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China expects developed countries to show leadership in the Copenhagen climate negotiations and commit to greater emissions reductions, says Jiahua Pan from the Institute for Urban and Environmental Studies, China.

The developing world is unlikely to take serious action against climate change unless developed nations agree to cut their emissions by at least 40 per cent by 2020, says Pan.

This means decarbonising at twice the rate needed to meet the G8's target cuts of 50 per cent by 2050. But China is already investing in low-carbon energy at a higher rate than most rich nations.

Developed countries are worried about the potential immediate negative economic effects of agreeing to the 40 per cent target and none have voluntarily committed to it.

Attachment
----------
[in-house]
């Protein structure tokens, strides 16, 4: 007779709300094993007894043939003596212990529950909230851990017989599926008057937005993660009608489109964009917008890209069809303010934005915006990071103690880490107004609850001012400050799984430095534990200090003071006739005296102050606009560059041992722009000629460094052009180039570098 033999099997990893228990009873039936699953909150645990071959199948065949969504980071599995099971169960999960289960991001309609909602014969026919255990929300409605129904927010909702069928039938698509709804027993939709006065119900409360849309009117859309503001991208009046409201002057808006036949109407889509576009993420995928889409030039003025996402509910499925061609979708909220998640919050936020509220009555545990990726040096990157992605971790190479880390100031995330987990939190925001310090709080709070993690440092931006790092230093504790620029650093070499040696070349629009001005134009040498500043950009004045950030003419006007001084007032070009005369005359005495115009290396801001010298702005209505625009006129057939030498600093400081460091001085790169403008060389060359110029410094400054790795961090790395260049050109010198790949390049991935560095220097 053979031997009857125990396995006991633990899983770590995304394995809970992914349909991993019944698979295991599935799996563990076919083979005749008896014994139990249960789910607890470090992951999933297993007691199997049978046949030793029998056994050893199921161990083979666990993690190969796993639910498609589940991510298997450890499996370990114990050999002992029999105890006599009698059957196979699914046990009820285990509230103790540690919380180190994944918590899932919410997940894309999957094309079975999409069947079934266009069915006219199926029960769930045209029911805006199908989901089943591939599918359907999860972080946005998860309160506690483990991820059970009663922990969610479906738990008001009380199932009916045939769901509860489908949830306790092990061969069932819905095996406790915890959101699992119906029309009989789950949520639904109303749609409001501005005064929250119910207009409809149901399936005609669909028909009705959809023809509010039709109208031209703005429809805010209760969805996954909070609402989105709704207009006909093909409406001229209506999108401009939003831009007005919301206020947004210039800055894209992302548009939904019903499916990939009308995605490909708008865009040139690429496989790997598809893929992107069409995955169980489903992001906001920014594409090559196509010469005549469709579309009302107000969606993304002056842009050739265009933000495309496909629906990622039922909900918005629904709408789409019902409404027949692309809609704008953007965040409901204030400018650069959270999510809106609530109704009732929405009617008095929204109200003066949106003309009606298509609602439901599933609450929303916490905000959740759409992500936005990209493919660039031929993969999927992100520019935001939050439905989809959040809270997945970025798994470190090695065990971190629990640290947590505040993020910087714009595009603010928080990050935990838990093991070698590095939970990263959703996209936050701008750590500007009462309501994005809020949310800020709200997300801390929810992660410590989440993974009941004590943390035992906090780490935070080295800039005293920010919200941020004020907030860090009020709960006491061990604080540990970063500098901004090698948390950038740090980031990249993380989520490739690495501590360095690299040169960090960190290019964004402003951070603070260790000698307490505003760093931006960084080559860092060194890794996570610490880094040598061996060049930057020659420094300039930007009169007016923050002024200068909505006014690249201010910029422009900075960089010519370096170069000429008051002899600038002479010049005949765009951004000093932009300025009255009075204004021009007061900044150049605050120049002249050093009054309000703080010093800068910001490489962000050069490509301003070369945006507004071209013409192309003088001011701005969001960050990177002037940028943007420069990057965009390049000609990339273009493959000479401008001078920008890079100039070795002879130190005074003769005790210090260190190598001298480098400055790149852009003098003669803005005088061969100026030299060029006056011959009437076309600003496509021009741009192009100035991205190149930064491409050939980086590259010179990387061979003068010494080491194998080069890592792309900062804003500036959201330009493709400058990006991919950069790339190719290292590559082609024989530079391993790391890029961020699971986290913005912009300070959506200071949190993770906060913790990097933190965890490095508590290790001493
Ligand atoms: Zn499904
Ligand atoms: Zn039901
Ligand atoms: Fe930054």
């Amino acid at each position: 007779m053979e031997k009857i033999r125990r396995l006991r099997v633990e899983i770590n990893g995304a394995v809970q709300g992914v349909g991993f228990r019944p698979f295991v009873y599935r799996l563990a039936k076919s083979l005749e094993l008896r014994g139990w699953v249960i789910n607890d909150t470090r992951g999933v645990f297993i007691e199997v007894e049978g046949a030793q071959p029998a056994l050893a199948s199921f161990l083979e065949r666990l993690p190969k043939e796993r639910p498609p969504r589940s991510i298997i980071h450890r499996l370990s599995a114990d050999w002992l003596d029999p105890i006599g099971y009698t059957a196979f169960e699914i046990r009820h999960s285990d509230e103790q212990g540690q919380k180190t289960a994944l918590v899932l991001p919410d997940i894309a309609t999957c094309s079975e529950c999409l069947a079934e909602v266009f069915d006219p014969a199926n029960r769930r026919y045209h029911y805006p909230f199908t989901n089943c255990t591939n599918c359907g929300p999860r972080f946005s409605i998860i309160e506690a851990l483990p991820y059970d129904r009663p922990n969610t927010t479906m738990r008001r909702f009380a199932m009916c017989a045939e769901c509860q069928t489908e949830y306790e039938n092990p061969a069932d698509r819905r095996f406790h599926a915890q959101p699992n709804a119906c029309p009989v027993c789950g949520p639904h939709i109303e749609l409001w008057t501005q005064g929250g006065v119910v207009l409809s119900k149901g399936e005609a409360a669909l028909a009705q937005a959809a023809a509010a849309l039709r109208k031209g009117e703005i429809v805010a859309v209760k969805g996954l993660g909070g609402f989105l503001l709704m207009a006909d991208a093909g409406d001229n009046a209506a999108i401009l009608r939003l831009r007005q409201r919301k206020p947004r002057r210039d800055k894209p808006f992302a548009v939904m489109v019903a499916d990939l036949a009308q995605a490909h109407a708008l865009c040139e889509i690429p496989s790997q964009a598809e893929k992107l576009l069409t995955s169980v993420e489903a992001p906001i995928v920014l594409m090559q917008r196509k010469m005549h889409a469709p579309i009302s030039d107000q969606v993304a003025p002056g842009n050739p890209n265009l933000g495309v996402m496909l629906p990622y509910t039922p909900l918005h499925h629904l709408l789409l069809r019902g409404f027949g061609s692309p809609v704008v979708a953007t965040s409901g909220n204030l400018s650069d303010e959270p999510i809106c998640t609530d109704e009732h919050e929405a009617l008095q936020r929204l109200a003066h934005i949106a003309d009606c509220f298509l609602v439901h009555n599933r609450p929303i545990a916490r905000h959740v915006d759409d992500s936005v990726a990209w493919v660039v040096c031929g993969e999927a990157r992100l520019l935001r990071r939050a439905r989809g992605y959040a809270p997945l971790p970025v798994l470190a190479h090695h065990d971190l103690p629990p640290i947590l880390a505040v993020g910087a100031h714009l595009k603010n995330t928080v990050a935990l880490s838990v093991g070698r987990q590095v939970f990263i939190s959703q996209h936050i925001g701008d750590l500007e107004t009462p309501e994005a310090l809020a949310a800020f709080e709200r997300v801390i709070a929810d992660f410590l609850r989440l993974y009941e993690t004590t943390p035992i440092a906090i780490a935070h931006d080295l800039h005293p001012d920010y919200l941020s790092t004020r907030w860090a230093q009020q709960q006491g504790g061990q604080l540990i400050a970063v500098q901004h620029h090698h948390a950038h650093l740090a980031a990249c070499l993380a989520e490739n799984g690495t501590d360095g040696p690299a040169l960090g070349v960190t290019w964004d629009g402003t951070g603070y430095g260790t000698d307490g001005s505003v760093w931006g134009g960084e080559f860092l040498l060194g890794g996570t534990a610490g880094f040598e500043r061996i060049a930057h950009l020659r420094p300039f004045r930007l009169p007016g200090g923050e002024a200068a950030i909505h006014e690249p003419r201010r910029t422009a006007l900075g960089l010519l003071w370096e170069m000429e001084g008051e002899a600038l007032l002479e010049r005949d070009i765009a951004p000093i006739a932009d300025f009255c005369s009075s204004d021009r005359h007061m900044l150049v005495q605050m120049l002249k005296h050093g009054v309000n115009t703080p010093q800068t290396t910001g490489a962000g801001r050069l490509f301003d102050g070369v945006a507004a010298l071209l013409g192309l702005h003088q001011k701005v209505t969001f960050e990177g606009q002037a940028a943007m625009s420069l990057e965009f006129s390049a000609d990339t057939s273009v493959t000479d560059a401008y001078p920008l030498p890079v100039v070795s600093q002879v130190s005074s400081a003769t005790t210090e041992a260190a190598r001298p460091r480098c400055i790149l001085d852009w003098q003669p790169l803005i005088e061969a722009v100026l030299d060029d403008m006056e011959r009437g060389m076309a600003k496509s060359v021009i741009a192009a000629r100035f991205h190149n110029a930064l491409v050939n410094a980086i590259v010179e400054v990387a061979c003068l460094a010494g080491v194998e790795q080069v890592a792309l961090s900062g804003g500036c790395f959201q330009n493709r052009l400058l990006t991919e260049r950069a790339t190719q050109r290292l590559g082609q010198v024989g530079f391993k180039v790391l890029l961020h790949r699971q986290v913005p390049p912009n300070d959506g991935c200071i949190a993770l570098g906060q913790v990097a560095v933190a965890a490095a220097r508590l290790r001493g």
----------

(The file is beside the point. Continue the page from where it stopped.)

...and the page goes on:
Developing countries are also concerned with the economics of a climate deal, arguing that a premature shift to low-carbon energy may hinder their development. They are willing to take mitigation action, says Pan, but only on the condition that they receive both technology and finance.

Rich nations have agreed to provide development assistance but this is far less than what is needed, argues Pan. Uncertainty over financing is a major barrier to reaching a global climate deal.

To reach a successful agreement in Copenhagen this December, developed countries will need to show leadership and commit to the 40 per cent target. Developing nations will have every reason to follow suit if they do, argues Pan. And regardless of the outcome, developing countries should prepare nationally appropriate plans for low-carbon development.

Link to full article in Nature